Send the script to the job_manager_icon Job Manager and run it.

After a few seconds, the results will appear on the LabFloor. Select the LocalStructure item and click the viewer_icon Viewer. You can now use the Local Structure plugin in the Viewer to analyze the crystal structure. You will there find a list of the crystal structure types which have been detected in the polycrystalline cell.


In this example, the cell contains atoms in a local “FCC”, as well as “HCP”, or “Undefined” environment. Since the underlying basic copper crystal forms a fcc strucure, the grains will be of such struture, too. To identify the grain boundaries, click to select all Undefined and HCP atoms (the latter will be only a tiny fraction). Then open the Properties plugin and change the color of the selected atoms to e.g. white. Grains as well as grain boundaries will now be clearly visible, as illustrated above.


Alternatively, you could uncheck the Visible box to hide the selected grain-boundary atoms, or perform any other customized graphical modification of the scene.


The exact grain structure has been generated randomly and might be different from case to case.

Setting up the creep simulation

You will now set up the MD simulations; first equilibration and then the actual creep simulation. Send the bulk configuration from the builder_icon Builder to the script_generator_icon Scripter.

Add a calculator_icon New Calculator and open it (double-click). Select ATK-ForceField in the left panel; the suggested Embedded Atom Model (EAM) potential named EAM_Cu_2001b [MMP+01] is a suitable choice. Set the filename to to save the initial supercell in a separate NetCDF file – using separate data files can help organize the data. Uncheck the Print tick box at the bottom to not clutter the log file too much. Click OK to close the Calculator dialog.


For ATK-versions older than 2017, the ATK-ForceField calculator can be found under the name ATK-Classical.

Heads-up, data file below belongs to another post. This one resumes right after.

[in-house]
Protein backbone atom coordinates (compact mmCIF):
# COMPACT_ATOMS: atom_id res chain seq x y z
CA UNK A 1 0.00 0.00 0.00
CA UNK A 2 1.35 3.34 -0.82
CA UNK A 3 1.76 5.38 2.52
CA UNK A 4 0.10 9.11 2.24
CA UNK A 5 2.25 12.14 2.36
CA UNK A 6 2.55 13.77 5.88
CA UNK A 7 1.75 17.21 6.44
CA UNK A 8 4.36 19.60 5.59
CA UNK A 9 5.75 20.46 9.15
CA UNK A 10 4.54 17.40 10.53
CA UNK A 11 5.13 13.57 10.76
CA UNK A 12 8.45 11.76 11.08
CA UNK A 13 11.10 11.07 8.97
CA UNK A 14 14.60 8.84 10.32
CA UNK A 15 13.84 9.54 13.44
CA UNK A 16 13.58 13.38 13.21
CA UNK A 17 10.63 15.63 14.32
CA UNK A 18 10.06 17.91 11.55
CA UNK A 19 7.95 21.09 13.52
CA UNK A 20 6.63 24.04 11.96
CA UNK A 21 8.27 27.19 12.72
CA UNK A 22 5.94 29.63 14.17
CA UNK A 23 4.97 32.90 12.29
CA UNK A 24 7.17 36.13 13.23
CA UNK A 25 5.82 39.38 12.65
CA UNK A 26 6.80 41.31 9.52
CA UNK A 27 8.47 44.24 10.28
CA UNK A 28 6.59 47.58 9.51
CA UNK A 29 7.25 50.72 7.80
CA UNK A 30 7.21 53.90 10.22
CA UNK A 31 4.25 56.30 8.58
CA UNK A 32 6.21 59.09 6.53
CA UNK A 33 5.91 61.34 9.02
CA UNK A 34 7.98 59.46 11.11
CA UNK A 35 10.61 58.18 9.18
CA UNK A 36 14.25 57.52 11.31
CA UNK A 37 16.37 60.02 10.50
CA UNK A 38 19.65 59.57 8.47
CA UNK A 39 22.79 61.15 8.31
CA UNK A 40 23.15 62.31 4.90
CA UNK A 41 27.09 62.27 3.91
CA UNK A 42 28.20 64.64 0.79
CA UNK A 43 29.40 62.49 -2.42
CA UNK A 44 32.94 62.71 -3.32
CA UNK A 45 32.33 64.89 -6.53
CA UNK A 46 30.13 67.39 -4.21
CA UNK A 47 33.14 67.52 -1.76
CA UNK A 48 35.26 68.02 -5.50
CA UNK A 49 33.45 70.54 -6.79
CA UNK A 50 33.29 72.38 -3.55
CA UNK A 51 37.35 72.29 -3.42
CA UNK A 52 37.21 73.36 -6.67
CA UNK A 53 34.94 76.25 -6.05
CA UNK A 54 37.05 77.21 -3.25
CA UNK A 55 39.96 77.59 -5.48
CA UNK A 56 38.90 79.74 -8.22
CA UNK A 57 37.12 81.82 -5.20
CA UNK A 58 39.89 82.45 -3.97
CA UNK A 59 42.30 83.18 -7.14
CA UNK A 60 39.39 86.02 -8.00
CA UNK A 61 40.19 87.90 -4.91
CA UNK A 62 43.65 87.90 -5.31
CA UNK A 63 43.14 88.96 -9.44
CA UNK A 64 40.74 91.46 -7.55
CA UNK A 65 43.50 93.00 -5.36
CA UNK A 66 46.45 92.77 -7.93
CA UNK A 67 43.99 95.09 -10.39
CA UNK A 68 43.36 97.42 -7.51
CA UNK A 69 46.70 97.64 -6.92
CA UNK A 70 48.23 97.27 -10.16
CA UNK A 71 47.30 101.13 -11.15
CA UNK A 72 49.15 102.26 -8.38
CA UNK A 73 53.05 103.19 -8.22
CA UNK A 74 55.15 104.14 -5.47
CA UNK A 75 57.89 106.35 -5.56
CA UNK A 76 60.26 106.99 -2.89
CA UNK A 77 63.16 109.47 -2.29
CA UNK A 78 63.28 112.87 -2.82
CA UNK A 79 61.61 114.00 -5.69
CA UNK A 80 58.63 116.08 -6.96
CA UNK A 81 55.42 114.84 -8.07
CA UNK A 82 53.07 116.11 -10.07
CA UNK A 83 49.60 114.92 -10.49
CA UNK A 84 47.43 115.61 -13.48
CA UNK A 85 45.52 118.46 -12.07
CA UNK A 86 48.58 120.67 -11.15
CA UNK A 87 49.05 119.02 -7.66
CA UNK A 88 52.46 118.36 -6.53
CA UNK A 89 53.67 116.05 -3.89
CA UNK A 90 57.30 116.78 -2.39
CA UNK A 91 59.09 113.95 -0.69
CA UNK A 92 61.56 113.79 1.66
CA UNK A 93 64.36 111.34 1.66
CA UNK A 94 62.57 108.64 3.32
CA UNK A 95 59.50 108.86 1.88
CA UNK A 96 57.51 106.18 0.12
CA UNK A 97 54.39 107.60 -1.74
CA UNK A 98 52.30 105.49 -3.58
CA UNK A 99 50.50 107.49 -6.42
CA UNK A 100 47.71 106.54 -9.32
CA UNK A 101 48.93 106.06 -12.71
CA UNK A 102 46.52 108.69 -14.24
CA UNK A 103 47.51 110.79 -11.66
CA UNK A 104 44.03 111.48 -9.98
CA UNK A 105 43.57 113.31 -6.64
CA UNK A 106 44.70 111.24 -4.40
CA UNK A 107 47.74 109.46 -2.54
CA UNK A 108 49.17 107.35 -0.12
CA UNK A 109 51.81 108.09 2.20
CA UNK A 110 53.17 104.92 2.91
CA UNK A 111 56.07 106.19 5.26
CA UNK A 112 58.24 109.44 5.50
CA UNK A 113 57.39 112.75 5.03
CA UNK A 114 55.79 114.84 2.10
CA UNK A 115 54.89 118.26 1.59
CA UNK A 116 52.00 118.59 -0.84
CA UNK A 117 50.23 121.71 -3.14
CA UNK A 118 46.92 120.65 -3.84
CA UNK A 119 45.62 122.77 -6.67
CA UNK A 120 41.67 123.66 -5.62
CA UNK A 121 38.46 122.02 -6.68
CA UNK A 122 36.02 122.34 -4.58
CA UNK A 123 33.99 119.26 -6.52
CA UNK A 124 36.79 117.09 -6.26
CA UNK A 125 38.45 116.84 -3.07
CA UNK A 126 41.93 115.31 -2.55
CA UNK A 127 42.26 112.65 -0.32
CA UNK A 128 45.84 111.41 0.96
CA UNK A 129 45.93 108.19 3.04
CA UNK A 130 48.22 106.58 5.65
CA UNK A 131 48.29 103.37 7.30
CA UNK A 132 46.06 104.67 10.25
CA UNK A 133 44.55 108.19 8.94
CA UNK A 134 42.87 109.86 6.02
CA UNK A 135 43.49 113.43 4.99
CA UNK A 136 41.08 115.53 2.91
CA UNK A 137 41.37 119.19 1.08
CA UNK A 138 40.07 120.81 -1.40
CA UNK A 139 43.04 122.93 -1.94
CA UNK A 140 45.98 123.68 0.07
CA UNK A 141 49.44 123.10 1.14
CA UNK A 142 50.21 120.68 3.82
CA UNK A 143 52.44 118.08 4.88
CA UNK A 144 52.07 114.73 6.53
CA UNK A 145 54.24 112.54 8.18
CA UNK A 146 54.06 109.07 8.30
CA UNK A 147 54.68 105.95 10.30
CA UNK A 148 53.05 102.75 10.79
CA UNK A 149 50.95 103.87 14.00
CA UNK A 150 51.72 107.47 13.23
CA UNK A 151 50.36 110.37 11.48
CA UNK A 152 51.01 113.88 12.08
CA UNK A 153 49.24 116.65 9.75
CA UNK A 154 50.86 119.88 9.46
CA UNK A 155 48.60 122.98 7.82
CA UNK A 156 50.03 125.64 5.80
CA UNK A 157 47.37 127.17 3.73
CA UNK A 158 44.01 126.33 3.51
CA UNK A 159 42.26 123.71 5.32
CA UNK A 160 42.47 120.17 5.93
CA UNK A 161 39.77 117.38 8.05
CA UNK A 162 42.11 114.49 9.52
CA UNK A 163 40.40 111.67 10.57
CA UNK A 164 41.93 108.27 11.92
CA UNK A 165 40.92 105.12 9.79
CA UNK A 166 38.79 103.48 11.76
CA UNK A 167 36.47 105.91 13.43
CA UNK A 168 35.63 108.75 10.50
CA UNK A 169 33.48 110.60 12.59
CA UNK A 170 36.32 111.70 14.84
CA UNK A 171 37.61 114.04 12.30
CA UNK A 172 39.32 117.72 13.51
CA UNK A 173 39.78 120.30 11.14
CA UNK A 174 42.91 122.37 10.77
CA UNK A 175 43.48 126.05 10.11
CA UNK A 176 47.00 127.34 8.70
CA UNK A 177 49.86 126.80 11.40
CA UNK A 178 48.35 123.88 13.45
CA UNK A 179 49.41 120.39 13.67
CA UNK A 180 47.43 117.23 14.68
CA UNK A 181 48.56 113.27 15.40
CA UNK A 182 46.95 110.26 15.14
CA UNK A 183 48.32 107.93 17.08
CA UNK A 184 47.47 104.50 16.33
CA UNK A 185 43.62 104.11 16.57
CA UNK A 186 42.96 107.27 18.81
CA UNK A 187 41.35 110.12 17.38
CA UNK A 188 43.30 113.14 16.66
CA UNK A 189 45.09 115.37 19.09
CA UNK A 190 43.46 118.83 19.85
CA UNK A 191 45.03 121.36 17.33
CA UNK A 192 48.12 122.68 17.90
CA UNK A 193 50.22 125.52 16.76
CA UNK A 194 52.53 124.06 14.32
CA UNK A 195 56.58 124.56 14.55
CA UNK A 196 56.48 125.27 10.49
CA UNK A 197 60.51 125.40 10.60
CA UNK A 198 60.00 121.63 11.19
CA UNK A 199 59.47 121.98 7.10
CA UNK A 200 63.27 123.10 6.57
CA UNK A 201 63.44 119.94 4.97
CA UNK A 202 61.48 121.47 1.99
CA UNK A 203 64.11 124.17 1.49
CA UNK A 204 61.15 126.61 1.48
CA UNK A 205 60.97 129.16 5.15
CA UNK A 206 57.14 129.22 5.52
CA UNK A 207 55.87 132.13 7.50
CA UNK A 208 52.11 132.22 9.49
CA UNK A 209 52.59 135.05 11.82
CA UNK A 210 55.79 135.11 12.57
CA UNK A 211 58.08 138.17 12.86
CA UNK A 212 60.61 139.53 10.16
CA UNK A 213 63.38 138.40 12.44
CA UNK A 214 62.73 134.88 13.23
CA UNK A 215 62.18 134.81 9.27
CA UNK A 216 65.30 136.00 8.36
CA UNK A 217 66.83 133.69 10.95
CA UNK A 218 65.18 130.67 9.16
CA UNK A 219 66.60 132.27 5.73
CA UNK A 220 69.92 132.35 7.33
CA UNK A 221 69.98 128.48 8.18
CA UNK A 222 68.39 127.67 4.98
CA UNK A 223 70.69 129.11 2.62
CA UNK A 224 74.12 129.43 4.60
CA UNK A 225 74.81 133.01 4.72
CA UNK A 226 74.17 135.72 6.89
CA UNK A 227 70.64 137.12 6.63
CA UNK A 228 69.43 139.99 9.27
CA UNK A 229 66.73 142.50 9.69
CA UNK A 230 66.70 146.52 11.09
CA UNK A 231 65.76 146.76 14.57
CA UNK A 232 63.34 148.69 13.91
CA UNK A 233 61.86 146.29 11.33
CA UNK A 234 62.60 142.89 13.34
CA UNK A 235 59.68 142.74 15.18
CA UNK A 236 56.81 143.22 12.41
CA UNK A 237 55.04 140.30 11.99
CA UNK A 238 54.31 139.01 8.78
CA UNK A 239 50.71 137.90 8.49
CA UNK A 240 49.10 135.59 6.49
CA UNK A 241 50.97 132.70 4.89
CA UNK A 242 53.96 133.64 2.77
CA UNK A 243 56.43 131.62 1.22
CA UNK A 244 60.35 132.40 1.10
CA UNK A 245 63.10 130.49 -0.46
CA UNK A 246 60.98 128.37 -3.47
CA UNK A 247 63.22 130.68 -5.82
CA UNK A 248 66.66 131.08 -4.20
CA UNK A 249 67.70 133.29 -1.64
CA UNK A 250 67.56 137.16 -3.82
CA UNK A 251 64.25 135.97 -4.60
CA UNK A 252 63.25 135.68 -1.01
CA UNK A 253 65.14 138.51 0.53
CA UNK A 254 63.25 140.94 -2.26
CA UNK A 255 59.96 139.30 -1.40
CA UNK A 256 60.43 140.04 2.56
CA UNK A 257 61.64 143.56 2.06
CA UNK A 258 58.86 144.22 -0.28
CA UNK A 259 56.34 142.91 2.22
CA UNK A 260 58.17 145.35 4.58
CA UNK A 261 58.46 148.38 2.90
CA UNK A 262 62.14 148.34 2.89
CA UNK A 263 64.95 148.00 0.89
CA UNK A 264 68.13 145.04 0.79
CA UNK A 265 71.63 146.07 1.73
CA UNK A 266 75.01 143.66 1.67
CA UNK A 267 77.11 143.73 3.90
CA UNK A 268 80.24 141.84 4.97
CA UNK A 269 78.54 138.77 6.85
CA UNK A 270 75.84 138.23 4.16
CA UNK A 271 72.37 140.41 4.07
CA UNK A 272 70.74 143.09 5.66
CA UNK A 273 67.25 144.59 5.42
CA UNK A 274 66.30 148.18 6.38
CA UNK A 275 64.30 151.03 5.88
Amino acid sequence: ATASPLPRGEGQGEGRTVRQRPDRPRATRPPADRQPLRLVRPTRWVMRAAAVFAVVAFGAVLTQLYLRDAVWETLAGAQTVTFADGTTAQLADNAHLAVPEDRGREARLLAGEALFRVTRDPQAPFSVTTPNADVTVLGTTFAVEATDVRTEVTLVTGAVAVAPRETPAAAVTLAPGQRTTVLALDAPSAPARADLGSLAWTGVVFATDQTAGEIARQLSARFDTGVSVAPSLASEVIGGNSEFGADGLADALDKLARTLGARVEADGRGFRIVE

Next, add the optimization_icon OptimizeGeometry block (click Optimize ‣ OptimizeGeometry). This step will remove possibly large inter-atomic forces due to the building procedure, before running the actual MD simulation. Double-click to open its settings. As we do not require a perfectly force-free structure, the force tolerance can be increased to 0.5 eV/Å, in order to speed up the calculation. The remaining parameters can be kept at their default values, although you could remove the checkmarks for Save and Print.


After the geometry optimization, you will want to run two short NVT (constant volume) and NPT (constant pressure) molecular dynamics simulations to get an equilibrated configuration. Therefore, add two optimization_icon MolecularDynamics blocks (click Optimize ‣ MolecularDynamics). Later on, you will add one more MD block for the creep simulation.

In some cases, in particular if the initial configuration is far from equilibrium, directly starting with a constant pressure simulation can make the system to unstable and lead to unreasonable results. A safer approach is to equilibrate the system at constant volume first, before switching on the pressure coupling. To this aim, select Langevin for NVT simulation in the setting of the first MolecularDynamics block, choose the Maxwell-Boltzmann initial velocities at a temperature of 500 K. You can use a large time step of 5 fs for copper, as the atoms are quite heavy and thus the vibrational frequencies are small enough. Be aware, however, that a time step this large might in other cases affect the accuracy of the integration algorithms, so before simulating a new system one should carefully assess the chosen time step by monitoring the energy conservation in an NVE simulation at the desired temperature.